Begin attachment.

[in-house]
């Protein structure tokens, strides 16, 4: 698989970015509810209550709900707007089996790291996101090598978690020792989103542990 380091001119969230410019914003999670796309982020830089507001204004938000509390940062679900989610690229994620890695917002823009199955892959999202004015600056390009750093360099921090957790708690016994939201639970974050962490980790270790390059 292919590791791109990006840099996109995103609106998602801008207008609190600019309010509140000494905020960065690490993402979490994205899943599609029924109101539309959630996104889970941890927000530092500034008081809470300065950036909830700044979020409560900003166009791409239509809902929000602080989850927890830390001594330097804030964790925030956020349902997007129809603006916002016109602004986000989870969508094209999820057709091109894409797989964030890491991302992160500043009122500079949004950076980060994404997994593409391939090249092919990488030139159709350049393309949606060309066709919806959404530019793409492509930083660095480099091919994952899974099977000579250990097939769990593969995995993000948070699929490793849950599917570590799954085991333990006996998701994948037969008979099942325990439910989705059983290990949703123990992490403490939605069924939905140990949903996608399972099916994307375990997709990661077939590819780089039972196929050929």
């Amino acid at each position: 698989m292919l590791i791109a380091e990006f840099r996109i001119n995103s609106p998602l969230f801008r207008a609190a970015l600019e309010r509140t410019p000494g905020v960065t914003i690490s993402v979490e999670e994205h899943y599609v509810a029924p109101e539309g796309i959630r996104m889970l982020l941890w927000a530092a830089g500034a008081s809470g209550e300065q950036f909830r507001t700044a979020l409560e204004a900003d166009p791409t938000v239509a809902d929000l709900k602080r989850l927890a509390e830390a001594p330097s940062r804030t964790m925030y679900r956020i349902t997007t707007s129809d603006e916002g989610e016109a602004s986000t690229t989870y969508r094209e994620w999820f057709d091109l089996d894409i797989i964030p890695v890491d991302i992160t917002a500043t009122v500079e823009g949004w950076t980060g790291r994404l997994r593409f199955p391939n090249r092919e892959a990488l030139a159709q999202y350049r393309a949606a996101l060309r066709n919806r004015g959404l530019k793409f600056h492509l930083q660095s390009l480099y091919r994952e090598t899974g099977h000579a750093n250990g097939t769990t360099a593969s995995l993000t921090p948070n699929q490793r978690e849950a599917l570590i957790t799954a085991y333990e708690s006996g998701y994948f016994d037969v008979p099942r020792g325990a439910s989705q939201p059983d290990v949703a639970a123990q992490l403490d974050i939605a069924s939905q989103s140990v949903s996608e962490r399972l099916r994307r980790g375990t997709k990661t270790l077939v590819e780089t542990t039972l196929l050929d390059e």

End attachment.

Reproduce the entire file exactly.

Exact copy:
[in-house]
């Protein structure tokens, strides 16, 4: 698989970015509810209550709900707007089996790291996101090598978690020792989103542990 380091001119969230410019914003999670796309982020830089507001204004938000509390940062679900989610690229994620890695917002823009199955892959999202004015600056390009750093360099921090957790708690016994939201639970974050962490980790270790390059 292919590791791109990006840099996109995103609106998602801008207008609190600019309010509140000494905020960065690490993402979490994205899943599609029924109101539309959630996104889970941890927000530092500034008081809470300065950036909830700044979020409560900003166009791409239509809902929000602080989850927890830390001594330097804030964790925030956020349902997007129809603006916002016109602004986000989870969508094209999820057709091109894409797989964030890491991302992160500043009122500079949004950076980060994404997994593409391939090249092919990488030139159709350049393309949606060309066709919806959404530019793409492509930083660095480099091919994952899974099977000579250990097939769990593969995995993000948070699929490793849950599917570590799954085991333990006996998701994948037969008979099942325990439910989705059983290990949703123990992490403490939605069924939905140990949903996608399972099916994307375990997709990661077939590819780089039972196929050929």
């Amino acid at each position: 698989m292919l590791i791109a380091e990006f840099r996109i001119n995103s609106p998602l969230f801008r207008a609190a970015l600019e309010r509140t410019p000494g905020v960065t914003i690490s993402v979490e999670e994205h899943y599609v509810a029924p109101e539309g796309i959630r996104m889970l982020l941890w927000a530092a830089g500034a008081s809470g209550e300065q950036f909830r507001t700044a979020l409560e204004a900003d166009p791409t938000v239509a809902d929000l709900k602080r989850l927890a509390e830390a001594p330097s940062r804030t964790m925030y679900r956020i349902t997007t707007s129809d603006e916002g989610e016109a602004s986000t690229t989870y969508r094209e994620w999820f057709d091109l089996d894409i797989i964030p890695v890491d991302i992160t917002a500043t009122v500079e823009g949004w950076t980060g790291r994404l997994r593409f199955p391939n090249r092919e892959a990488l030139a159709q999202y350049r393309a949606a996101l060309r066709n919806r004015g959404l530019k793409f600056h492509l930083q660095s390009l480099y091919r994952e090598t899974g099977h000579a750093n250990g097939t769990t360099a593969s995995l993000t921090p948070n699929q490793r978690e849950a599917l570590i957790t799954a085991y333990e708690s006996g998701y994948f016994d037969v008979p099942r020792g325990a439910s989705q939201p059983d290990v949703a639970a123990q992490l403490d974050i939605a069924s939905q989103s140990v949903s996608e962490r399972l099916r994307r980790g375990t997709k990661t270790l077939v590819e780089t542990t039972l196929l050929d390059e």